Projects that use many shades in one color should focus on monochromatic schemes.

However, if you intend to use the latter in your website design, then it is best to use only two types. For example, this will be distinguished by the aforementioned complementary spectrum, while, for instance, analogous shades will seem more blended.

Color Relationships

A handful of fundamental color relationships are particularly useful when creating a color palette or color scheme. These four main relationships are as follows.

  • Monochrome Color Schemes: This scheme consists of multiple shades, tints, and saturations of the same color.
  • Complementary Colors: Colors with this relationship are opposites, and their position on the color wheel is opposite.
  • Analogous Colors: Color palettes using the analogous color relationship feature three or more colors adjacent to the color wheel.
  • Triadic Colors: These schemes include three colors at the points of a hypothetical triangle drawn within the color wheel.

It's usually the easiest to use complementary and analogous colors in web design. Complementary colors are likely to stand out, while analogous colors give a more subtle effect.

Source: Flickr
analogous color scheme

Color Warmth

In elementary art class, you probably learned about warm and cool colors. Cool colors are made mostly with blues or purples, whilst warm colors have a lot of reds or yellows at first glance, but it should also be noted that they may connote danger or aggression.

Those cold weather-like conditions remind us of cool colors because they are icy cold waters, chilling winter winds, etc.… However, they may also look too somber or even formalistic. Even though both types have merits, it is also necessary to recall their demerits, particularly when making color choices for designs.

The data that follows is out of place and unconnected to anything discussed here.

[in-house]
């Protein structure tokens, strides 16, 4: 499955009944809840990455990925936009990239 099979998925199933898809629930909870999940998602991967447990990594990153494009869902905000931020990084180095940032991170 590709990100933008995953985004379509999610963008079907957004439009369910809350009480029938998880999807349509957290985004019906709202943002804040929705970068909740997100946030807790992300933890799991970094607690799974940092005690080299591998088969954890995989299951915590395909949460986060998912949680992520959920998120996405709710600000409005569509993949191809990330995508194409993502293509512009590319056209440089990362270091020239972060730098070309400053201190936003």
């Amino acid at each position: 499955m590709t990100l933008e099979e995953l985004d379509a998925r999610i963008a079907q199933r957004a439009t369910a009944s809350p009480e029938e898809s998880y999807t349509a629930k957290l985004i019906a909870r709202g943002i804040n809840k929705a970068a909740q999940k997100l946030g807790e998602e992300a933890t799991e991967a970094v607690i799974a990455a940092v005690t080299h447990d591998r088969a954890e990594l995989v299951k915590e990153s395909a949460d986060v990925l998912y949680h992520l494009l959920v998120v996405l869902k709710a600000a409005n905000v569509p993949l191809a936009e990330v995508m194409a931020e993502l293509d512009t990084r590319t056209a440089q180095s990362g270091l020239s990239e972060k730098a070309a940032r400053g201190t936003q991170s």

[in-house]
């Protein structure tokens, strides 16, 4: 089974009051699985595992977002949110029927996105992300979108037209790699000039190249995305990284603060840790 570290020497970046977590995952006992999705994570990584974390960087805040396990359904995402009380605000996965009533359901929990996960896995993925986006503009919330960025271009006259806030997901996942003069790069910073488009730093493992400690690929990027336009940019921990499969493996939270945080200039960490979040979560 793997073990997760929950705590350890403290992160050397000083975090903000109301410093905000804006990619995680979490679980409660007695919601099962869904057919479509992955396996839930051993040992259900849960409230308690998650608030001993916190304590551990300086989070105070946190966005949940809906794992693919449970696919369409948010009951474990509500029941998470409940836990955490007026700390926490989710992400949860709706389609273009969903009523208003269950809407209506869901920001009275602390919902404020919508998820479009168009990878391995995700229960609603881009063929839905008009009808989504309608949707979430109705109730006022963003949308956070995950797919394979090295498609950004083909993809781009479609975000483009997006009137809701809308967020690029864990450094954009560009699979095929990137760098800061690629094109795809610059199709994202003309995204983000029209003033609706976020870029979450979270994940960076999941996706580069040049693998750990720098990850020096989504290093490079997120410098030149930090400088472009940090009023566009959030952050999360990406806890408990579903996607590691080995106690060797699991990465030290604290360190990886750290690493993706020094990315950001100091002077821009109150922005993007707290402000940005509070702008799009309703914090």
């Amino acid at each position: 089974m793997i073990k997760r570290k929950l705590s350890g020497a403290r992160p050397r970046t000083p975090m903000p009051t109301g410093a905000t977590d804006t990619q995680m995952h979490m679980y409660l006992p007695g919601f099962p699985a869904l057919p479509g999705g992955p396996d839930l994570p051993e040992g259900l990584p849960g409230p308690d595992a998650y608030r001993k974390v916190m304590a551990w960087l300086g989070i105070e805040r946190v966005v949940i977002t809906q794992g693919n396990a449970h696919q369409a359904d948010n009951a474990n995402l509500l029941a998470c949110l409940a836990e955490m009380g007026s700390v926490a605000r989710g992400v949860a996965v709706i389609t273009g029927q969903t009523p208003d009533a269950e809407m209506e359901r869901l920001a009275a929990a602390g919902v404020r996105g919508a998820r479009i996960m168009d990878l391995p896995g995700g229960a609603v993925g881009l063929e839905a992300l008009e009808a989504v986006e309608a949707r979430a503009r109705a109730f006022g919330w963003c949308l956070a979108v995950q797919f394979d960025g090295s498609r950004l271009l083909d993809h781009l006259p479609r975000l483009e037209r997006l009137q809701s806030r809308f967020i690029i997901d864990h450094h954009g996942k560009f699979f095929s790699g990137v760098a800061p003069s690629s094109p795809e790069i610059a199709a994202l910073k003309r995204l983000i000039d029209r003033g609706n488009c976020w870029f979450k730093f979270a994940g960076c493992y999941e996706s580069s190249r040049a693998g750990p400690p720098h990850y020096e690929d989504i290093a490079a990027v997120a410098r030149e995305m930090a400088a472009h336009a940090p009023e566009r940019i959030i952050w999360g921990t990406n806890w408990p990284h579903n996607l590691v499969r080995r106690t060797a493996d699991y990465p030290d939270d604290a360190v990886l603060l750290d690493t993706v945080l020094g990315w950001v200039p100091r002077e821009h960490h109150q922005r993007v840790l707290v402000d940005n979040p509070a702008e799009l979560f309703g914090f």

The blending aspect brings moderation by causing reflection on feelings elicited through different hue intensities, often leading to a well-balanced harmony among the various parts of the webpage, which would, on its own, irk readers who might end up moving away from such a site.

Source: Flickr
color wheel - cool & warm colors

Shades and Tints

If you have ever heard of window tints, these two words might confuse you. Shades are made by adding black, while tints are created by adding white to the same color. For example, when all the shades and tints of yellow were arranged in a color palette, it became very clear that there were times to use them in other color schemes.

Source: Flickr
Color Wheel - Hue, Tint, Tone, & Shade

Hue, Lightness, Saturation, and Contrast

According to an artist’s perspective, hue is the position of a color on the color wheel; that means it gives you a rough idea of how close the actual colors are despite their tints, shades, and lightness.

On the other hand, brightness refers to either tints or shades. The brighter color concerns white or when they are more tinted or less shaded. It can also be used alternately with lightness.

Saturation measures the intensity of color. Decreasing it makes the color less bright and duller, while increasing it makes it more vibrant. This could be considered a measure of how thickly concentrated this stuff is – so “saturation” fits. As you add more drops of food coloring into water, its color becomes saturated.